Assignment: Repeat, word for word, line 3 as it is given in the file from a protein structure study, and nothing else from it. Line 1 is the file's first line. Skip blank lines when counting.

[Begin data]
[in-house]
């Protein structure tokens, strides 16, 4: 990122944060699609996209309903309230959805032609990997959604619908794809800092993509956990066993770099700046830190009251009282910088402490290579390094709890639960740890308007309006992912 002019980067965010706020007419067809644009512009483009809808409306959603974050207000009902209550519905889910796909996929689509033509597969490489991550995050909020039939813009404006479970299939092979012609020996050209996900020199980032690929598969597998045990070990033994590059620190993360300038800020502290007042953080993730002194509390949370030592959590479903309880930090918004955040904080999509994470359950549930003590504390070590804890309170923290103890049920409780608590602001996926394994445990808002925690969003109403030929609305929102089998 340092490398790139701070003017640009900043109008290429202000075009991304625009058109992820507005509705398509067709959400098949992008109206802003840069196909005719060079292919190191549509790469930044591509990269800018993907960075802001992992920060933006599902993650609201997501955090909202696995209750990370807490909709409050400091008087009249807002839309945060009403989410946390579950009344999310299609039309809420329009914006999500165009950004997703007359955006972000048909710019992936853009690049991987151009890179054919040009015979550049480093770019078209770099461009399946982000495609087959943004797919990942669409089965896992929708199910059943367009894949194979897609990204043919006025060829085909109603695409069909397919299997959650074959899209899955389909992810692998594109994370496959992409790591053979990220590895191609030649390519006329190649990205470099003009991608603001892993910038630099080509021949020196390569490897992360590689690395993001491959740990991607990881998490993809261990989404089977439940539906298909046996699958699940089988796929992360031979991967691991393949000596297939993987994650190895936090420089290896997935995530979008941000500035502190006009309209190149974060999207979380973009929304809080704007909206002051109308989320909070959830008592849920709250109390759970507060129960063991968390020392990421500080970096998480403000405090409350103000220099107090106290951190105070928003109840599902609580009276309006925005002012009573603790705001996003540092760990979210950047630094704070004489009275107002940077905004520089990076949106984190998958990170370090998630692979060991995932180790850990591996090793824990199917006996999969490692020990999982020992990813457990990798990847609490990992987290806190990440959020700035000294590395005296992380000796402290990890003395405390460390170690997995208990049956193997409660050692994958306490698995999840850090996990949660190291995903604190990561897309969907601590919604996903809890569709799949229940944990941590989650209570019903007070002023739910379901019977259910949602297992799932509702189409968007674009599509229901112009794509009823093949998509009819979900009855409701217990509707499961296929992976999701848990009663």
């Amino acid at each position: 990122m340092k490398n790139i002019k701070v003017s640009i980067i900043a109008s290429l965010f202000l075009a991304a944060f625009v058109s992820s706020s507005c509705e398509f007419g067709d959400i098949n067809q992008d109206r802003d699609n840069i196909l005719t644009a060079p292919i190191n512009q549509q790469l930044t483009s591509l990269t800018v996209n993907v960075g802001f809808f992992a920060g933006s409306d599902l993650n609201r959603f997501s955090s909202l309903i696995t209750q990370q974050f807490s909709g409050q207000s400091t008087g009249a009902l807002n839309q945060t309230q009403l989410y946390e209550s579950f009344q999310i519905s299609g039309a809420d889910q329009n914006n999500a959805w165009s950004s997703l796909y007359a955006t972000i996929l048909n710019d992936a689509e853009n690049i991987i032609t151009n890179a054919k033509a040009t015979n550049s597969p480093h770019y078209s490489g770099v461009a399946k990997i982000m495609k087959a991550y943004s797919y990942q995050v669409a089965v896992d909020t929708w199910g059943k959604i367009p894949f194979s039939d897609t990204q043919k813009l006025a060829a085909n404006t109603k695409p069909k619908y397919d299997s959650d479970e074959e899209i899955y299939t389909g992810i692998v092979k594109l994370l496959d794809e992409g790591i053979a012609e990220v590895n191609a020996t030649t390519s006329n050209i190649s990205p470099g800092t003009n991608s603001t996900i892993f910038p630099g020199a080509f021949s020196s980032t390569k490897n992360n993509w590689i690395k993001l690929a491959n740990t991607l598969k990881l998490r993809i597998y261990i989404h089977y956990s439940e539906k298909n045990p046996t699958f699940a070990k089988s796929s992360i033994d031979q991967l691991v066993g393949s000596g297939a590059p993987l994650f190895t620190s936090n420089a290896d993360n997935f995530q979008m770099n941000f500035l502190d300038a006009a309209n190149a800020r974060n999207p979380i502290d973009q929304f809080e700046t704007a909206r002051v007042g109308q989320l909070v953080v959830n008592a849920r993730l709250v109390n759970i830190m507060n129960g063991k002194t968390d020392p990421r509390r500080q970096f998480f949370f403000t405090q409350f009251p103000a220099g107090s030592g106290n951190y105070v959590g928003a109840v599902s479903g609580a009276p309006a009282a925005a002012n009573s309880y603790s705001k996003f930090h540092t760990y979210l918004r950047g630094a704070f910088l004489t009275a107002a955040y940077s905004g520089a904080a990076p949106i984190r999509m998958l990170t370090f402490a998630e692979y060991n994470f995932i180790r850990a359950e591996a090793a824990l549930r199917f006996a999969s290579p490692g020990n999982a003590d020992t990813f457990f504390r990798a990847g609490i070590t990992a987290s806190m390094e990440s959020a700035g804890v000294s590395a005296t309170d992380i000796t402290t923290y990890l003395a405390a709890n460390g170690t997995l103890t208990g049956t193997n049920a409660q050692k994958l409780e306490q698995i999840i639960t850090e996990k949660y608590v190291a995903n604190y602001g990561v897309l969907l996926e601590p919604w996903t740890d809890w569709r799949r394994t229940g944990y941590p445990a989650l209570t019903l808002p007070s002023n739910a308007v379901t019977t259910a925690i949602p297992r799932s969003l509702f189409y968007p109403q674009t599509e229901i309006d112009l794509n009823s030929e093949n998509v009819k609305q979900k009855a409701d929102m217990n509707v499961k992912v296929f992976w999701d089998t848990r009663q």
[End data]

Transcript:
């Amino acid at each position: 990122m340092k490398n790139i002019k701070v003017s640009i980067i900043a109008s290429l965010f202000l075009a991304a944060f625009v058109s992820s706020s507005c509705e398509f007419g067709d959400i098949n067809q992008d109206r802003d699609n840069i196909l005719t644009a060079p292919i190191n512009q549509q790469l930044t483009s591509l990269t800018v996209n993907v960075g802001f809808f992992a920060g933006s409306d599902l993650n609201r959603f997501s955090s909202l309903i696995t209750q990370q974050f807490s909709g409050q207000s400091t008087g009249a009902l807002n839309q945060t309230q009403l989410y946390e209550s579950f009344q999310i519905s299609g039309a809420d889910q329009n914006n999500a959805w165009s950004s997703l796909y007359a955006t972000i996929l048909n710019d992936a689509e853009n690049i991987i032609t151009n890179a054919k033509a040009t015979n550049s597969p480093h770019y078209s490489g770099v461009a399946k990997i982000m495609k087959a991550y943004s797919y990942q995050v669409a089965v896992d909020t929708w199910g059943k959604i367009p894949f194979s039939d897609t990204q043919k813009l006025a060829a085909n404006t109603k695409p069909k619908y397919d299997s959650d479970e074959e899209i899955y299939t389909g992810i692998v092979k594109l994370l496959d794809e992409g790591i053979a012609e990220v590895n191609a020996t030649t390519s006329n050209i190649s990205p470099g800092t003009n991608s603001t996900i892993f910038p630099g020199a080509f021949s020196s980032t390569k490897n992360n993509w590689i690395k993001l690929a491959n740990t991607l598969k990881l998490r993809i597998y261990i989404h089977y956990s439940e539906k298909n045990p046996t699958f699940a070990k089988s796929s992360i033994d031979q991967l691991v066993g393949s000596g297939a590059p993987l994650f190895t620190s936090n420089a290896d993360n997935f995530q979008m770099n941000f500035l502190d300038a006009a309209n190149a800020r974060n999207p979380i502290d973009q929304f809080e700046t704007a909206r002051v007042g109308q989320l909070v953080v959830n008592a849920r993730l709250v109390n759970i830190m507060n129960g063991k002194t968390d020392p990421r509390r500080q970096f998480f949370f403000t405090q409350f009251p103000a220099g107090s030592g106290n951190y105070v959590g928003a109840v599902s479903g609580a009276p309006a009282a925005a002012n009573s309880y603790s705001k996003f930090h540092t760990y979210l918004r950047g630094a704070f910088l004489t009275a107002a955040y940077s905004g520089a904080a990076p949106i984190r999509m998958l990170t370090f402490a998630e692979y060991n994470f995932i180790r850990a359950e591996a090793a824990l549930r199917f006996a999969s290579p490692g020990n999982a003590d020992t990813f457990f504390r990798a990847g609490i070590t990992a987290s806190m390094e990440s959020a700035g804890v000294s590395a005296t309170d992380i000796t402290t923290y990890l003395a405390a709890n460390g170690t997995l103890t208990g049956t193997n049920a409660q050692k994958l409780e306490q698995i999840i639960t850090e996990k949660y608590v190291a995903n604190y602001g990561v897309l969907l996926e601590p919604w996903t740890d809890w569709r799949r394994t229940g944990y941590p445990a989650l209570t019903l808002p007070s002023n739910a308007v379901t019977t259910a925690i949602p297992r799932s969003l509702f189409y968007p109403q674009t599509e229901i309006d112009l794509n009823s030929e093949n998509v009819k609305q979900k009855a409701d929102m217990n509707v499961k992912v296929f992976w999701d089998t848990r009663q």